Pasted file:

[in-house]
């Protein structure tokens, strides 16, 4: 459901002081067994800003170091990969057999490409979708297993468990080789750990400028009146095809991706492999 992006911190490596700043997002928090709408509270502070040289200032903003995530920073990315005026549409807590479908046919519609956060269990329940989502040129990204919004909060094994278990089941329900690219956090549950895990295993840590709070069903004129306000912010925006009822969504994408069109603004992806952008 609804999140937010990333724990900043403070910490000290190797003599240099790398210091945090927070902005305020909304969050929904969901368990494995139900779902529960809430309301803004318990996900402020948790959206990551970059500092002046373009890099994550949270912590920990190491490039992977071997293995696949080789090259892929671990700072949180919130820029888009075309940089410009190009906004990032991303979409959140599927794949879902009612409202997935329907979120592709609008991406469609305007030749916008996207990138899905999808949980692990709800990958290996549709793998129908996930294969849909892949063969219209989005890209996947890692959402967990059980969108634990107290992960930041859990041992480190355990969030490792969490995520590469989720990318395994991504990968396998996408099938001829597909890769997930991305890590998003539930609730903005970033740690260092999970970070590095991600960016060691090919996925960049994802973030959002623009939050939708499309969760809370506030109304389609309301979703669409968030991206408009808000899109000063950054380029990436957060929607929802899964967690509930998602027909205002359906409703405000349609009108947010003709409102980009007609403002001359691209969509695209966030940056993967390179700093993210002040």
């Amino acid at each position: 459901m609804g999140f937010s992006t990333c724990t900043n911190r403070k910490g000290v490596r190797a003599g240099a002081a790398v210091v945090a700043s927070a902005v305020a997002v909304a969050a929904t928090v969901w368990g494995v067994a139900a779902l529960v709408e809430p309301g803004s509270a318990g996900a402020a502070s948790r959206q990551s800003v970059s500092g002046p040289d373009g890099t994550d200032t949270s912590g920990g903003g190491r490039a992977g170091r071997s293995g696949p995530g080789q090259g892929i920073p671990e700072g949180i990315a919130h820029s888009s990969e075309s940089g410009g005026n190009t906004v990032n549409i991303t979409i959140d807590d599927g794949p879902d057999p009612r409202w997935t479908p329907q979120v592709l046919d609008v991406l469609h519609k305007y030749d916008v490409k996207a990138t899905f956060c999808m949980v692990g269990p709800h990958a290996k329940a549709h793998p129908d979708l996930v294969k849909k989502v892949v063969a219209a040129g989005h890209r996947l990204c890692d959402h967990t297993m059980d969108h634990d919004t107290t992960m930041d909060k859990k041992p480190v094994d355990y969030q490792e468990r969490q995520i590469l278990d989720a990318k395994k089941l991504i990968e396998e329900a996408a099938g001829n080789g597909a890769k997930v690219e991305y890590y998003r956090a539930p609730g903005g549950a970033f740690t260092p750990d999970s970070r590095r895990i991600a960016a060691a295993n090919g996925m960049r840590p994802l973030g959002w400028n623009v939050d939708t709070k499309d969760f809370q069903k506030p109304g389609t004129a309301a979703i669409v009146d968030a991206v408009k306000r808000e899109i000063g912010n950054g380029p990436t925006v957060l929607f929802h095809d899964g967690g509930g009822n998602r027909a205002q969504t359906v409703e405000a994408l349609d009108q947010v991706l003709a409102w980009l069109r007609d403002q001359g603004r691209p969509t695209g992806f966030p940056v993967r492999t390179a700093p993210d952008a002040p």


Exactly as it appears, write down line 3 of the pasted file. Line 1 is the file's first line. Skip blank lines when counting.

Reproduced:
């Amino acid at each position: 459901m609804g999140f937010s992006t990333c724990t900043n911190r403070k910490g000290v490596r190797a003599g240099a002081a790398v210091v945090a700043s927070a902005v305020a997002v909304a969050a929904t928090v969901w368990g494995v067994a139900a779902l529960v709408e809430p309301g803004s509270a318990g996900a402020a502070s948790r959206q990551s800003v970059s500092g002046p040289d373009g890099t994550d200032t949270s912590g920990g903003g190491r490039a992977g170091r071997s293995g696949p995530g080789q090259g892929i920073p671990e700072g949180i990315a919130h820029s888009s990969e075309s940089g410009g005026n190009t906004v990032n549409i991303t979409i959140d807590d599927g794949p879902d057999p009612r409202w997935t479908p329907q979120v592709l046919d609008v991406l469609h519609k305007y030749d916008v490409k996207a990138t899905f956060c999808m949980v692990g269990p709800h990958a290996k329940a549709h793998p129908d979708l996930v294969k849909k989502v892949v063969a219209a040129g989005h890209r996947l990204c890692d959402h967990t297993m059980d969108h634990d919004t107290t992960m930041d909060k859990k041992p480190v094994d355990y969030q490792e468990r969490q995520i590469l278990d989720a990318k395994k089941l991504i990968e396998e329900a996408a099938g001829n080789g597909a890769k997930v690219e991305y890590y998003r956090a539930p609730g903005g549950a970033f740690t260092p750990d999970s970070r590095r895990i991600a960016a060691a295993n090919g996925m960049r840590p994802l973030g959002w400028n623009v939050d939708t709070k499309d969760f809370q069903k506030p109304g389609t004129a309301a979703i669409v009146d968030a991206v408009k306000r808000e899109i000063g912010n950054g380029p990436t925006v957060l929607f929802h095809d899964g967690g509930g009822n998602r027909a205002q969504t359906v409703e405000a994408l349609d009108q947010v991706l003709a409102w980009l069109r007609d403002q001359g603004r691209p969509t695209g992806f966030p940056v993967r492999t390179a700093p993210d952008a002040p």